2) A centrist party consisting of centre-right and centre-left – so Blairite Labour MPs, members of the Progress think tank, but also more “One Nation” Tories who believe more in social justice within an economic system which isn’t too state controlled. To these I would add some “Orange” book Lib Dems, such as David Laws and Nick Clegg, who seem to fuse together centre-right and centre-left thinking. This party could be led by Boris Johnson, or perhaps by George Osborne (neither of whom are as right-wing as they are painted), but even possibly by Chuka Umunna or Yvette Cooper.
3) A left-wing party consisting of left-wing Labourites, left-wing Lib Dems, Greens and with a direct association with the SNP and Plaid Cymru (who wouldn’t necessarily join properly due to their nationalist objectives). This would be now free to push for redistribution, nationalization, nuclear disarmament without being held back by the centre-left’s need for risk-averse electioneering. This could be led by Tim Farron or perhaps Jon Cruddas or even Andy Burnham.
This would be a massive change in British politics – the last of which was seen with the growth of the Labour Party from being founded in 1903 to achieving a majority government in 1945. This might lead also to a change to a more appropriate election system too.
In my lifetime, politics has never been more unpredictable, interesting and exciting.
Interesting blog Paul, and I agree it’s an unpredictable, interesting and exciting time politically (although I probably prefer things to be a little more dull and predictable when it comes to our government).
Anyway, you leave out any impact that an EU referendum will have. The likelihood is that UKIP’s few MPs plus the Conservatives will go for a referendum in 2016 or 2017. A new election will have to wait until that result. And if it’s Brexit, what do you think will happen to UKIP after that? Won’t they be a little pointless once “we’ve got our country back”?
Actually I don’t think the EU referendum could happen if the result is inconclusive. UKIP don’t want the referendum in 2017, as they don’t think the public are ready to vote NO yet (the only circumstance in which they would want a referendum). So I would argue they would prefer Labour to be in government so there isn’t one in 2017, allowing them to grow in popularity, including the realignment of politics I have talked about and get 100 MPs in 2020 with the new right aligned party having slung mud at Labour and the EU for another 5 years. In this sense, UKIP are like the SNP, who won’t get what they want unless there is a Tory government at Westminster giving them red meat to chew on before getting to the bone of another independence referendum
Not sure I completely agree that the public will vote “no” – think the EU’s at the lowest ebb it’s likely to be. It has to reform pretty soon. But let’s see what happens!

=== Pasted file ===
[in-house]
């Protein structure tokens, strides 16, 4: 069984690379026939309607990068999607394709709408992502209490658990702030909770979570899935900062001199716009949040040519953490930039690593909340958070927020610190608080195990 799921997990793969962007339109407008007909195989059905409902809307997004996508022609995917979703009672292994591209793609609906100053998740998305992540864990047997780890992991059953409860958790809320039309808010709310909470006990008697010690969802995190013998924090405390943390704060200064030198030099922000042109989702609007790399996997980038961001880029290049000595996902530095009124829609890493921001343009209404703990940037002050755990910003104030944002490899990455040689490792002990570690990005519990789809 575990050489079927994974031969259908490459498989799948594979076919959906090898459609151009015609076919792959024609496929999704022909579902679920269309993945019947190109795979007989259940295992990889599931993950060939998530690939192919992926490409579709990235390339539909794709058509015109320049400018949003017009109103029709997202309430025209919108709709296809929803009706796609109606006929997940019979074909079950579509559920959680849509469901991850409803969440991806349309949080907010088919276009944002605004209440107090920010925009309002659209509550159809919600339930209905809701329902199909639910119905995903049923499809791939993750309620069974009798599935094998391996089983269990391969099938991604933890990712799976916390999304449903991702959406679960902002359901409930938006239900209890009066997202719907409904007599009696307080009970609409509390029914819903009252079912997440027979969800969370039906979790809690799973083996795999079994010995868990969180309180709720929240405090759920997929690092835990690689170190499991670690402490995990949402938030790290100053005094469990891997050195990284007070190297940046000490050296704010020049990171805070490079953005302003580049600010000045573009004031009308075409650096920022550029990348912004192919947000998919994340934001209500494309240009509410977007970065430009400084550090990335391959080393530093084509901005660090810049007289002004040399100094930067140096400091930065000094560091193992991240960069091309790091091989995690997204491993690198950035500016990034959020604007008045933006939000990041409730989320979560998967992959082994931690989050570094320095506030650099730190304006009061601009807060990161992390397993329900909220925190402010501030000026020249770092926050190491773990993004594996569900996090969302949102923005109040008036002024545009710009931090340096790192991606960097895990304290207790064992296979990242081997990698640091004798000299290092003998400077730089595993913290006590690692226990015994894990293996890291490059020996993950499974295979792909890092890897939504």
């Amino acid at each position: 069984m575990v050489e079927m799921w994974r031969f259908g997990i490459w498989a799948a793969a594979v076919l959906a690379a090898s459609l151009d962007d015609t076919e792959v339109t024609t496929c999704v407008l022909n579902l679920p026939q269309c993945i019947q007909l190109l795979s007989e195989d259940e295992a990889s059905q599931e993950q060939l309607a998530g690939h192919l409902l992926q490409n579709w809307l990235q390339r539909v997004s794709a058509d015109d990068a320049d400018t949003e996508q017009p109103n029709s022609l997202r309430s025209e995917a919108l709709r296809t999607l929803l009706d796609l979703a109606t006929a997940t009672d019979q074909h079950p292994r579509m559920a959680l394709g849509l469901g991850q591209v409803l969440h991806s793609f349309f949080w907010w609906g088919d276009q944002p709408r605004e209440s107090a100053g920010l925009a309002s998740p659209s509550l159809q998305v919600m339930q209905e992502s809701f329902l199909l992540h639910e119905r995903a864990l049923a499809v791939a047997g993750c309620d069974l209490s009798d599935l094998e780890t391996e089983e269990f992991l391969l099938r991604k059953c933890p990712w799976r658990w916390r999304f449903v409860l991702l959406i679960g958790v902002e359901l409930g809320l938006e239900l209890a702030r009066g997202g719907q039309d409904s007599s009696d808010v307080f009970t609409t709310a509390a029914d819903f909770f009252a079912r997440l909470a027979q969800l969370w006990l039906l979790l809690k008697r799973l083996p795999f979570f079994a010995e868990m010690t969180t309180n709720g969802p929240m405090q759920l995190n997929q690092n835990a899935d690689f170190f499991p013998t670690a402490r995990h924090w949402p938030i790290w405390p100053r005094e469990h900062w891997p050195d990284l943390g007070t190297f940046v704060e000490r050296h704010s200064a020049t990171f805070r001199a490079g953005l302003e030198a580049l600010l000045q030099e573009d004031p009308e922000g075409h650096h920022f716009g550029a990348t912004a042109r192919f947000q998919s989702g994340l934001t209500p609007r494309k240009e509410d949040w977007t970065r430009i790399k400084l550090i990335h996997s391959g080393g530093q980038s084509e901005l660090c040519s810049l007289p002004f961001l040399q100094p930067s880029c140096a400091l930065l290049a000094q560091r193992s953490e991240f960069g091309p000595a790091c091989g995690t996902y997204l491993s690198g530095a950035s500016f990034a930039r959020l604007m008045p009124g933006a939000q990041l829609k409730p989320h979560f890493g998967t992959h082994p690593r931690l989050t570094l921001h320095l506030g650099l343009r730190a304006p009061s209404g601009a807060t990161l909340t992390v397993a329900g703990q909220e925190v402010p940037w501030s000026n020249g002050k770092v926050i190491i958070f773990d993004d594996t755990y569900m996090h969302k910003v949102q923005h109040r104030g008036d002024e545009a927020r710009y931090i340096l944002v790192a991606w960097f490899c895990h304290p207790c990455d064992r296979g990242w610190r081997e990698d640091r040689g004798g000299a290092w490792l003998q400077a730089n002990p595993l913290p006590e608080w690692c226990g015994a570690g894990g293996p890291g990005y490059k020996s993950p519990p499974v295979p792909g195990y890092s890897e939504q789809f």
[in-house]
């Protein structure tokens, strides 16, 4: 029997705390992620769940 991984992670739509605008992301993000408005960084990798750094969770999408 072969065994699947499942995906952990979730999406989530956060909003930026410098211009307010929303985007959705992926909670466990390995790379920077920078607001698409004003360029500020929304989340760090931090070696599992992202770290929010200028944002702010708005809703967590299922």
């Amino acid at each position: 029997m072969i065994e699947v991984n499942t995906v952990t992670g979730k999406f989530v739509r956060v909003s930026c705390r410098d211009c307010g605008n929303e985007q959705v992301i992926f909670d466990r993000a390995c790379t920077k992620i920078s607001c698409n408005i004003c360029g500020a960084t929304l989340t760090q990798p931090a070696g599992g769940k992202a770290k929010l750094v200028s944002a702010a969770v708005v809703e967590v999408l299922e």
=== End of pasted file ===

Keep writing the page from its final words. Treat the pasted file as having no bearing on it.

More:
By “No” do you mean No to leaving or No to staying in?
Good point – to be clear – I think the public will vote to leave. But I think the question will be designed so the “yes” campaign are to stay in. Gives that advantage of positivity (not that it worked in Scotland)
But I think it DID work in Scotland. I think it was terrible mistake to have made the Yes vote the one to leave the UK. It made it too easy to label any naysayers as negative even if they weren’t. If the government wants to stay in they will make sure that the question is “Should the UK stay in the EU”, not “Should the UK leave the EU”. I actually DON’T think the public will vote to leave at the moment. They aren’t ready or convinced that it will benefit the UK to do so. Give 5 more years without a referendum and more months like the past one and we’ll get there. This is why I don’t think UKIP want an referendum now
Really persuasive blog Paul, and I would love to see your scenario come to pass but I worry about the risk averse nature of UK voters.
When the Falklands war broke out, the substantial poll support for the (then newly formed) SDP collapsed. Our existing “centre” party, Liberal Democrats, will be punished in May for its coalition with the Conservatives.
For that reason, politicians are likely to want to – at best – refine , re define and re position the existing “brands” !!
Which is what would normally happen – but on this occasion I don’t think there is a refined position – with the parties so internally split AND, significantly for the first time – parties on the left and right where they COULD go
As someone who would finally be eligible to vote by 2016, I also find your prediction exciting. As a younger member of the public I would say by shaking up the current parties we have now into what you described in 2020 we would definitely see a rise in interest in politics from my generation. Even if one was not informed in current political issues, the negative stereotypes of the current parties certainly drive younger people away from voting.
However do you think all the different groups with all their different agendas would combine so conveniently into the three parties that you described as soon as 2020? It seems to me it would take much longer for that kind of organisation.